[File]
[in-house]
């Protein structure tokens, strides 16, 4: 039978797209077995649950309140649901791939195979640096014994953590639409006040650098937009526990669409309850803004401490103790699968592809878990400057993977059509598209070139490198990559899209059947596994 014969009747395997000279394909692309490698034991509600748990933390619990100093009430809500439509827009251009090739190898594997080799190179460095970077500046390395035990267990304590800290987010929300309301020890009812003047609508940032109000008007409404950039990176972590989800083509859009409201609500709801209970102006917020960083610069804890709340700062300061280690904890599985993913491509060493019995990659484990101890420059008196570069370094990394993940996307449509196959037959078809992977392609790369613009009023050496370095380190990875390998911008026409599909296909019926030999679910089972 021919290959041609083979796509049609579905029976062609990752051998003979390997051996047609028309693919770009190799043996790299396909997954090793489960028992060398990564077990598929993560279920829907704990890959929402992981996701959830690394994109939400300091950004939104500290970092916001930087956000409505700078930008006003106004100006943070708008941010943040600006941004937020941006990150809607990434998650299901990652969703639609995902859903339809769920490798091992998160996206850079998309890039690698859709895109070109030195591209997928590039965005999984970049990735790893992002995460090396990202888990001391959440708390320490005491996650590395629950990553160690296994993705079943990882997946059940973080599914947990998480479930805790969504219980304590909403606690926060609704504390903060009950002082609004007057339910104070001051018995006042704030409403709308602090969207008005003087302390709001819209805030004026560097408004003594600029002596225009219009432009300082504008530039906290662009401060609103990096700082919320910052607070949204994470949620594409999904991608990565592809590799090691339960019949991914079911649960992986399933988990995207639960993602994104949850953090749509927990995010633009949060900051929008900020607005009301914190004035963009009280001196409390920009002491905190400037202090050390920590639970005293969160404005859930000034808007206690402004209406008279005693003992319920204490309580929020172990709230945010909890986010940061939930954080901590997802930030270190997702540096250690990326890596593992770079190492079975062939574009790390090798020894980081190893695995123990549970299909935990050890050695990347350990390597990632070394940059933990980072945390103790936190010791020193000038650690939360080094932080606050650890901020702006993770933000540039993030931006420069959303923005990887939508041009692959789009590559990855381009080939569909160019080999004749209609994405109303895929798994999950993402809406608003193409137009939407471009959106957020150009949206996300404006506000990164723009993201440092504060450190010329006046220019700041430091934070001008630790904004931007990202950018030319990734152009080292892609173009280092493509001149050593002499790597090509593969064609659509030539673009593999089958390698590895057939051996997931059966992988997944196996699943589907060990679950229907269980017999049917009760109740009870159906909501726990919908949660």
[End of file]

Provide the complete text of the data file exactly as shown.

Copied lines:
[in-house]
């Protein structure tokens, strides 16, 4: 039978797209077995649950309140649901791939195979640096014994953590639409006040650098937009526990669409309850803004401490103790699968592809878990400057993977059509598209070139490198990559899209059947596994 014969009747395997000279394909692309490698034991509600748990933390619990100093009430809500439509827009251009090739190898594997080799190179460095970077500046390395035990267990304590800290987010929300309301020890009812003047609508940032109000008007409404950039990176972590989800083509859009409201609500709801209970102006917020960083610069804890709340700062300061280690904890599985993913491509060493019995990659484990101890420059008196570069370094990394993940996307449509196959037959078809992977392609790369613009009023050496370095380190990875390998911008026409599909296909019926030999679910089972 021919290959041609083979796509049609579905029976062609990752051998003979390997051996047609028309693919770009190799043996790299396909997954090793489960028992060398990564077990598929993560279920829907704990890959929402992981996701959830690394994109939400300091950004939104500290970092916001930087956000409505700078930008006003106004100006943070708008941010943040600006941004937020941006990150809607990434998650299901990652969703639609995902859903339809769920490798091992998160996206850079998309890039690698859709895109070109030195591209997928590039965005999984970049990735790893992002995460090396990202888990001391959440708390320490005491996650590395629950990553160690296994993705079943990882997946059940973080599914947990998480479930805790969504219980304590909403606690926060609704504390903060009950002082609004007057339910104070001051018995006042704030409403709308602090969207008005003087302390709001819209805030004026560097408004003594600029002596225009219009432009300082504008530039906290662009401060609103990096700082919320910052607070949204994470949620594409999904991608990565592809590799090691339960019949991914079911649960992986399933988990995207639960993602994104949850953090749509927990995010633009949060900051929008900020607005009301914190004035963009009280001196409390920009002491905190400037202090050390920590639970005293969160404005859930000034808007206690402004209406008279005693003992319920204490309580929020172990709230945010909890986010940061939930954080901590997802930030270190997702540096250690990326890596593992770079190492079975062939574009790390090798020894980081190893695995123990549970299909935990050890050695990347350990390597990632070394940059933990980072945390103790936190010791020193000038650690939360080094932080606050650890901020702006993770933000540039993030931006420069959303923005990887939508041009692959789009590559990855381009080939569909160019080999004749209609994405109303895929798994999950993402809406608003193409137009939407471009959106957020150009949206996300404006506000990164723009993201440092504060450190010329006046220019700041430091934070001008630790904004931007990202950018030319990734152009080292892609173009280092493509001149050593002499790597090509593969064609659509030539673009593999089958390698590895057939051996997931059966992988997944196996699943589907060990679950229907269980017999049917009760109740009870159906909501726990919908949660």